“Are you allergic to any medications? Ever have any surgeries? Major illnesses? Recent cuts or open wounds?”
Over and over, various people wandered back and forth past my gurney and asked thse questions again while checking my wristband to make sure an alien pod person had not somehow taken my place while I escaped.
During all this, I met the anesthetist who would be taking care of me during surgery and ensuring that I didn’t do something gauche during the procedure, like swallow my tongue or die. She was very pleasant, asked me the questions again, and then asked me one more: are you in any pain right now?
As it happened, I was. I had not taken any food or drink in after midnight, nor had I had taken the medication I was on to control the pain in my mouth and ear while we went through the medical hoops. It had been about twelve hours since my last dose, in fact, and the armies were marching in my mouth and head by this time. I mumbled something to her to this effect, and she promised to come back and give me something for pain once the nurse got my IV set.
Which, all things considered, could have been worse. It almost, but not quite, felt like someone jamming a 2×4 down the back of my hand. I know she was being as gentle as possible, but I don’t imagine that it’s ever a picnic trying to force something into a vein in an area where there isn’t much skin to start. But she got it in and I only gave one yelp as she was taping it down with stuff they should probably be using on the space shuttle to keep that foam on.
As promised, the anesthetist did come back to me. She was speaking to me while adding something to my IV. Unfortunately, I have no idea what she was saying, because about five seconds after that stuff hit my veins, I was out, and I have no memory of what happened past that point.
A story: when I was in high school, I played fast pitch softball. During one game, I slid hard into third base, and managed to tear up my right leg from the ankle to the knee. Not only was it a bloody mess, it had clay and pebbles and whatnot embedded in the wound. Every day, twice a day, we had to debride the wound with Betadine and a stiff bristled brush, scrubbing the dead skin and crap out of it.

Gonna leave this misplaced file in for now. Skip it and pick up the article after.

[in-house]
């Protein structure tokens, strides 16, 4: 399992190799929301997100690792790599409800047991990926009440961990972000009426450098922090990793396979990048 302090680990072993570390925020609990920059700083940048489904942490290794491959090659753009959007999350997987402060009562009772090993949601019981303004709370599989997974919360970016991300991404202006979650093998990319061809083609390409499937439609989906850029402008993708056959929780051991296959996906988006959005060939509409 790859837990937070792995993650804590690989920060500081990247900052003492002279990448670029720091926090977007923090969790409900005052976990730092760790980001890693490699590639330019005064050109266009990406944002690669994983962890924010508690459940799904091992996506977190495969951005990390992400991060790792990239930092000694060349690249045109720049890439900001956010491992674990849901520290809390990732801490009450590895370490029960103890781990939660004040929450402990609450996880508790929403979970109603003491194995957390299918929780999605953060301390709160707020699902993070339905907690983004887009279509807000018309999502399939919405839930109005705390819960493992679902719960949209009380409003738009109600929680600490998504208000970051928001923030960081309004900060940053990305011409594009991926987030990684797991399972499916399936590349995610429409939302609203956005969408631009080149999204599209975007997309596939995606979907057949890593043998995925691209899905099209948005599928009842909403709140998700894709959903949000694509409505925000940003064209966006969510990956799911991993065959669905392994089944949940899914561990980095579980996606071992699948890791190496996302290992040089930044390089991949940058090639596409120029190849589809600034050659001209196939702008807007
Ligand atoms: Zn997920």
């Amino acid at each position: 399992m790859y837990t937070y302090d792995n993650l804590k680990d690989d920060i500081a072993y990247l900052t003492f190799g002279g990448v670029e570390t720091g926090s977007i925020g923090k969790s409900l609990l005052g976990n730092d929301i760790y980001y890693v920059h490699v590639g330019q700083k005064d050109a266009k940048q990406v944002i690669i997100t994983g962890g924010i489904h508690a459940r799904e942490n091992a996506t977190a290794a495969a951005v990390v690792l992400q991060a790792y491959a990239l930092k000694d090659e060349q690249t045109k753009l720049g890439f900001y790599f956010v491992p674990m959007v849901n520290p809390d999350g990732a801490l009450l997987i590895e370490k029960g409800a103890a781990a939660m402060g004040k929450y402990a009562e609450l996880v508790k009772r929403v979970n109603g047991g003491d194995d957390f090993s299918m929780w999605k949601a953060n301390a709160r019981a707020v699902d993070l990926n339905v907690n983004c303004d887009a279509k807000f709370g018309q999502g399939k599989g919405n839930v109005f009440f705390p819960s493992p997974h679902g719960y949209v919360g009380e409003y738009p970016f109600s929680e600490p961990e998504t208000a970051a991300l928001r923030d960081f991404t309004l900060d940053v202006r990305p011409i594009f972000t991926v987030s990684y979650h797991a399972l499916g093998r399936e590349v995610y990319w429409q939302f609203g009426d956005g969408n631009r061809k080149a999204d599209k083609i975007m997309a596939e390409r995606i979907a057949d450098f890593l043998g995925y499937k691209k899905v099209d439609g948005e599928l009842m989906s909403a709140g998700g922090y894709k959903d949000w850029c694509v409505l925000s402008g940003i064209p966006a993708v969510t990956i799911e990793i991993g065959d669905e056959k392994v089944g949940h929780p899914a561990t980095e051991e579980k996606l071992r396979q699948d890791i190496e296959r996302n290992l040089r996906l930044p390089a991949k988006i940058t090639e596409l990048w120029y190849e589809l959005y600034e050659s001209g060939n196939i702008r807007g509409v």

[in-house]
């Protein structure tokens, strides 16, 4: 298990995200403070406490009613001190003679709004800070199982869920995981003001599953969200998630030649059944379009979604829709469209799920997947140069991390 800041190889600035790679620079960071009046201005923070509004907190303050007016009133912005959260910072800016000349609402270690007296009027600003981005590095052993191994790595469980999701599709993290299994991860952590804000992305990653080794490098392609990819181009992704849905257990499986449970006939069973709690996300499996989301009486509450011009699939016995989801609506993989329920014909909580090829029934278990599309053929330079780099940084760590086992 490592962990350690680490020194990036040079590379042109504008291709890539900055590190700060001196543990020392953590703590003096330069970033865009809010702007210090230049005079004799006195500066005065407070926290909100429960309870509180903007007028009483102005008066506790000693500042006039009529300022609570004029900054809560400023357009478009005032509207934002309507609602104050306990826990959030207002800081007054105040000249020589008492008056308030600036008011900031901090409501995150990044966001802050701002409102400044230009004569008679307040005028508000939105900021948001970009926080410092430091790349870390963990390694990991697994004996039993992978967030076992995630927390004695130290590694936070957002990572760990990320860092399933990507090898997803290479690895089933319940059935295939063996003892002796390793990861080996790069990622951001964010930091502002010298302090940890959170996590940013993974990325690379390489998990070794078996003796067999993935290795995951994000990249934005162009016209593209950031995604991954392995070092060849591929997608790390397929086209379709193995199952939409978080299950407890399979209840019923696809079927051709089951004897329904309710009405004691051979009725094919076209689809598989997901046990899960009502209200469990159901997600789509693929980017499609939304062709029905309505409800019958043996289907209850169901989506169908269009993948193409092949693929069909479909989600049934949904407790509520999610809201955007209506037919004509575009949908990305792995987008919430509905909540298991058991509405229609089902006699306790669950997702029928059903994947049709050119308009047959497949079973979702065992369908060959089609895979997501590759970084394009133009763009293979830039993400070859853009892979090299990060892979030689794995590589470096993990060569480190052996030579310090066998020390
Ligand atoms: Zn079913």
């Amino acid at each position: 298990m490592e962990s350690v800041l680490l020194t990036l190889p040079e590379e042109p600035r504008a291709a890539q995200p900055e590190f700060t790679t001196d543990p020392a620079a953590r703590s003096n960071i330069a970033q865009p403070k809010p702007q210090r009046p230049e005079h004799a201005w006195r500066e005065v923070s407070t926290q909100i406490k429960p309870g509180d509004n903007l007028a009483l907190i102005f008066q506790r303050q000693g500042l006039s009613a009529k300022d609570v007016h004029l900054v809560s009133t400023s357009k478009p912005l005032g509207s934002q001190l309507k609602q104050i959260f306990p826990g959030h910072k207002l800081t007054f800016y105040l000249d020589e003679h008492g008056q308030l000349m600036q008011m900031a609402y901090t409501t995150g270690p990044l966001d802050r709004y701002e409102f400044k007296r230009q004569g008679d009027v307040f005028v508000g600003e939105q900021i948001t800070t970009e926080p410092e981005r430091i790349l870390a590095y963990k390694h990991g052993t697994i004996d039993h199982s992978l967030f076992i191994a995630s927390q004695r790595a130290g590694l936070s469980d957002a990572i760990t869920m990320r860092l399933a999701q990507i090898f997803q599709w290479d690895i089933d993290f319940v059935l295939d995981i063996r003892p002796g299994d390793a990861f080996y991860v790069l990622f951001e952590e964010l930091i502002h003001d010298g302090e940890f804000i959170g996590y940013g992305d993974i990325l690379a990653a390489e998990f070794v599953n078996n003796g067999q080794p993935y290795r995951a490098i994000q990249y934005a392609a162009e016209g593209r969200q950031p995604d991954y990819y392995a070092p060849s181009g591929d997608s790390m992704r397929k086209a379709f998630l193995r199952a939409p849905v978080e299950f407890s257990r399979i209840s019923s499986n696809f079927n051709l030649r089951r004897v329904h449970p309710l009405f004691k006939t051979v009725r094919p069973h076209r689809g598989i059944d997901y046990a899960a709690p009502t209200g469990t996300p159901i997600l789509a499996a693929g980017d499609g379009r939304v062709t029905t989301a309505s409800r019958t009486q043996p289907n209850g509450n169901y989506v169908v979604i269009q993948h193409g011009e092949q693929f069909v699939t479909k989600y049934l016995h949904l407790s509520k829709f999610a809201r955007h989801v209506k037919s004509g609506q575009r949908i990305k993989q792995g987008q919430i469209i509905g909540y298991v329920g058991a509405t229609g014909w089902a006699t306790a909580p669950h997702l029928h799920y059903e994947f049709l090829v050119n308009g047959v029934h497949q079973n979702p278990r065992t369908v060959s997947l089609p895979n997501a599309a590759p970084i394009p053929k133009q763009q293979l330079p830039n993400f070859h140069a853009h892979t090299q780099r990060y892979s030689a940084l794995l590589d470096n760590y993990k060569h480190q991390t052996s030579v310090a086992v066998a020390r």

That was nothing compared to this.
I woke up in the most agonizing pain I have even encountered in my entire life. Recovery. Surgery over. Someone telling me that I had to stop moaning because that meant I was probably holding my breath, which would make it worse. Telling me they were putting morphine into my drip. Telling me this was normal and it would pass, that I should try to think calming thoughts while the drugs did their work and take deep breaths. I imagine it’s a lot easier on that side of the gurney, but of course can’t blame him for doing what he knows needs to be done.
They hooked up a PCA for me, which is just medical talk for a button the patient pushes to administer pain medication. In my case, morphine, which could be administered every 6-8 minutes by clicking a button. It’s all rather foggy, as I was also getting drips of something, but I distinctly recall being a little angry because the IV in my right hand was painful to the point where it was hard to press the button with that hand, and they had taken a piece of nerve and muscle from the left side during surgery, so it was impossible for me to click with my left. Somehow, I managed to properly give a click every now and then when I was awake enough to realize just how badly everything hurt.